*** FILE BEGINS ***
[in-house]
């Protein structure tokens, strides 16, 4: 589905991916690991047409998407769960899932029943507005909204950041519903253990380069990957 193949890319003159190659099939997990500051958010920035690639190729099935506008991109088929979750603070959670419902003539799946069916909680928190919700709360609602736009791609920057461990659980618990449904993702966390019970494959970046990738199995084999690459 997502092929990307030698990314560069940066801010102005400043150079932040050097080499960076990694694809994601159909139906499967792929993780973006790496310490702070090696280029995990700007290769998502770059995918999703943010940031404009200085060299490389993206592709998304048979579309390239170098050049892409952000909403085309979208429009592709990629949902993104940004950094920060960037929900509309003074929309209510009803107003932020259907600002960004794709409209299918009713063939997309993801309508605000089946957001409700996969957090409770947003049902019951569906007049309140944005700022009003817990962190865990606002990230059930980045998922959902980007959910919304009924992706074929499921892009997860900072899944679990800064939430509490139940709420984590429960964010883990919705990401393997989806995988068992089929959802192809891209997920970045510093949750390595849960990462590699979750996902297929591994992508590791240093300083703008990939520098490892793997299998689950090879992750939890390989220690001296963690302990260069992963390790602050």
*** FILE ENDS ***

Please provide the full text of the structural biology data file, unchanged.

[in-house]
């Protein structure tokens, strides 16, 4: 589905991916690991047409998407769960899932029943507005909204950041519903253990380069990957 193949890319003159190659099939997990500051958010920035690639190729099935506008991109088929979750603070959670419902003539799946069916909680928190919700709360609602736009791609920057461990659980618990449904993702966390019970494959970046990738199995084999690459 997502092929990307030698990314560069940066801010102005400043150079932040050097080499960076990694694809994601159909139906499967792929993780973006790496310490702070090696280029995990700007290769998502770059995918999703943010940031404009200085060299490389993206592709998304048979579309390239170098050049892409952000909403085309979208429009592709990629949902993104940004950094920060960037929900509309003074929309209510009803107003932020259907600002960004794709409209299918009713063939997309993801309508605000089946957001409700996969957090409770947003049902019951569906007049309140944005700022009003817990962190865990606002990230059930980045998922959902980007959910919304009924992706074929499921892009997860900072899944679990800064939430509490139940709420984590429960964010883990919705990401393997989806995988068992089929959802192809891209997920970045510093949750390595849960990462590699979750996902297929591994992508590791240093300083703008990939520098490892793997299998689950090879992750939890390989220690001296963690302990260069992963390790602050």